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Mastering Lambdas: What factors considered in designing functional interfaces in java.util.function?  RSS feed

 
S G Ganesh
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Hi Maurice,

The java.util.function package provides numerous functional interfaces. I find it hard to understand the design of this package (perhaps because I am relatively new to lambdas in Java).

1. There are functional interface variants only for three corresponding primitive types (int, long and double). It confuses users, for example, those who want to use char type. And there are hard questions to answer: If and when generics support is added for primitive types, what would happen to these variants? There are inconsistencies as well, for example, why is only BooleanSupplier provided but not Boolean variants for other functional interfaces?

2. How/why only Consumer, Function, Predicate and Supplier (plus the operator variants) are supported?

Consider the following functional interface:



To my knowledge there is no equivalent functional interface is provided in the java.util.function package for this which is a commonly required functionality (please correct me if I am wrong). However, a slight variation in this interface and I pass a type T, I can use the Consumer interface instead of defining my own functional interface like this. Are such aspects conscious design decisions or omissions (by mistake)?

Thanks!

Best regards,
Ganesh




 
Campbell Ritchie
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I suspect the reason for having Streams etc supporting ints, longs and doubles is that those are the types one usually uses for arithmetic. You don't usually do arithmetic on the other primitives.

Yes, I know you can do arithmetic on chars for coding, a=1, b=2, z=26, and some people insist on doing float arithmetic, but those are unusual situations.
 
Rob Spoor
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You hardly ever need special support for chars, because in most cases the int specific interfaces work just fine. For instance, Character::isWhitespace is an IntPredicate, because Character.isWhitespace is overloaded to take an int. (In fact, isWhitespace(char) delegates to isWhitespace(int)).

As for your interface example, no new functional interface was added because one already existed: java.lang.Runnable. Just like your example, Runnable.run takes no arguments and returns nothing.
 
Maurice Naftalin
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Hi Ganesh

The primitive stream types (int, long, double) were chosen both because you can define specialised arithmetic operations on them, as Campbell says, and because map operations on them – which could be done with the wrapper classes – are way more efficient with primitives. char is a corner case – awkward, but not worth polluting the API for.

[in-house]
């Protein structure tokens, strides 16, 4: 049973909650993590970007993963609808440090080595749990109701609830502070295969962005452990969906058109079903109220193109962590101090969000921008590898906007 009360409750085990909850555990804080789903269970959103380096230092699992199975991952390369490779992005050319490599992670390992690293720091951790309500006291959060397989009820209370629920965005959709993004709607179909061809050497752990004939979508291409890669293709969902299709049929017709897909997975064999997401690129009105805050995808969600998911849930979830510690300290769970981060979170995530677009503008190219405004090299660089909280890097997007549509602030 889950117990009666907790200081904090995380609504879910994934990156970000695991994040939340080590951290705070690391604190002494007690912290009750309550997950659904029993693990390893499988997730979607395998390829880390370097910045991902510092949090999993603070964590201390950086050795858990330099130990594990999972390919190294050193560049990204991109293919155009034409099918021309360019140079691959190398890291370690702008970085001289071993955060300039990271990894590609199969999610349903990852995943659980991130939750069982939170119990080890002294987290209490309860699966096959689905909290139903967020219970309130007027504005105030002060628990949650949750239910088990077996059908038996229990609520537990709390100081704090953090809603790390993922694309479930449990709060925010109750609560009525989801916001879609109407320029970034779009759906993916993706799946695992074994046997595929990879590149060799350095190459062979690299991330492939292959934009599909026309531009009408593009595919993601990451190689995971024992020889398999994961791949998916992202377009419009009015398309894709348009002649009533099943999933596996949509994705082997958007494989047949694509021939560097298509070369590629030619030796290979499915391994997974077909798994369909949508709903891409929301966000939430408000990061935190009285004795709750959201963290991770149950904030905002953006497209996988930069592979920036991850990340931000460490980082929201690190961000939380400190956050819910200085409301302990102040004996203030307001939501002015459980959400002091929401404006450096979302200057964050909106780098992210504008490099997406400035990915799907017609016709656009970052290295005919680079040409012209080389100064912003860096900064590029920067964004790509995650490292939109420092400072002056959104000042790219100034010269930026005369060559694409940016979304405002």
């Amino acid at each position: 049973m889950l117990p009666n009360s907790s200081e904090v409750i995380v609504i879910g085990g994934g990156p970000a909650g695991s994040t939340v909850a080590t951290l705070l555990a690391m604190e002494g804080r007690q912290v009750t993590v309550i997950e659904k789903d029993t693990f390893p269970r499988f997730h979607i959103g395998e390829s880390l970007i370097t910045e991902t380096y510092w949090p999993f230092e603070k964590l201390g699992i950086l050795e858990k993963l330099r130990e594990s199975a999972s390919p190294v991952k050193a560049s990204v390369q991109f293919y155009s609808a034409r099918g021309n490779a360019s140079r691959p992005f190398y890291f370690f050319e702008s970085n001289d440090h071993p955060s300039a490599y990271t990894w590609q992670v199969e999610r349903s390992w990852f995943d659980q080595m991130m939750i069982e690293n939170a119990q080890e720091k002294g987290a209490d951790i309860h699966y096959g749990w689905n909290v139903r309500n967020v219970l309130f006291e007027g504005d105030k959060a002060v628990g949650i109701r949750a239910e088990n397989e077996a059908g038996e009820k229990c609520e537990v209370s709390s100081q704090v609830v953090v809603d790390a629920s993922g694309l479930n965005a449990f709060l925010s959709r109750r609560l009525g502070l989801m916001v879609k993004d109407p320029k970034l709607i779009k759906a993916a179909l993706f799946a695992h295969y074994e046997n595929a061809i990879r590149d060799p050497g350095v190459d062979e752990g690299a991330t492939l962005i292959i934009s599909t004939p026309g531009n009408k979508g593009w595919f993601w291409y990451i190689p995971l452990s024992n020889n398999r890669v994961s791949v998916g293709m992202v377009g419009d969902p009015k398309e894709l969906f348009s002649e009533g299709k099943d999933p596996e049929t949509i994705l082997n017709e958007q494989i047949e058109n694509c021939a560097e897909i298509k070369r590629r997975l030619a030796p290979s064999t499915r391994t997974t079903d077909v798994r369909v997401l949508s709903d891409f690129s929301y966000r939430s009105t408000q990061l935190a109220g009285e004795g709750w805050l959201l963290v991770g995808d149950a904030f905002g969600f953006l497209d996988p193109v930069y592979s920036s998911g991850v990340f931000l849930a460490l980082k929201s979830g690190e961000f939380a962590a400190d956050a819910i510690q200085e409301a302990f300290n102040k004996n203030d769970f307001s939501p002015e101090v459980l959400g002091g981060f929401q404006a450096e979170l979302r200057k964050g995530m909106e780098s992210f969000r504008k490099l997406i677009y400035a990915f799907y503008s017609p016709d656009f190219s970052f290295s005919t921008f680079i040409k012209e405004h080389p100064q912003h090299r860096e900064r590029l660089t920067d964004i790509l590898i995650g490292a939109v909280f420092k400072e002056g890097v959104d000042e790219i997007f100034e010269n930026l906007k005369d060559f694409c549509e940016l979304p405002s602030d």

It may be that generic specialisation on primitives will eventually make this part of the API redundant, but it would have been a huge gamble to have counted on that during the design of Java 8.

Rob is correct about Runnable – it fits your requirement. In general, though, I don't think it's hugely important that java.util.function should be complete when it's so easy to define any variant interface that you need. There's always a need to balance the convenience of having a wide variety of convenience methods or interfaces on an API with the problem of learnability, which gets worse as the API gets larger. In the book I call java.util.function a "starter kit".

I don't know why BooleanSupplier is there. I suspect they just ran out of time to clean everything up from previous design iterations

Regards
Maurice
 
Campbell Ritchie
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Maurice Naftalin wrote:. . . I suspect they just ran out of time . . .


Or simply forgot. I have seen a blog by Cai Horstmann complaining that the good ol' Scanner class wasn't given a lines() method to return a Stream. Maybe they forgot that too.
 
Rob Spoor
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I think they added BooleanSupplier because they also had a ToBooleanFunction. It's just called Predicate instead.

However, I don't see much need for boolean support because auto boxing and unboxing of booleans is so cheap. Unlike numeric types, a boolean can have only two values - true or false. Both have a matching object in java.lang.Boolean. That means that auto boxing any boolean will always yield one of those two objects (unlike int or long boxing which only cache 256 values by default, or double boxing which caches nothing at all). In other words, for boolean you can just use Boolean instead.
 
It is sorta covered in the JavaRanch Style Guide.
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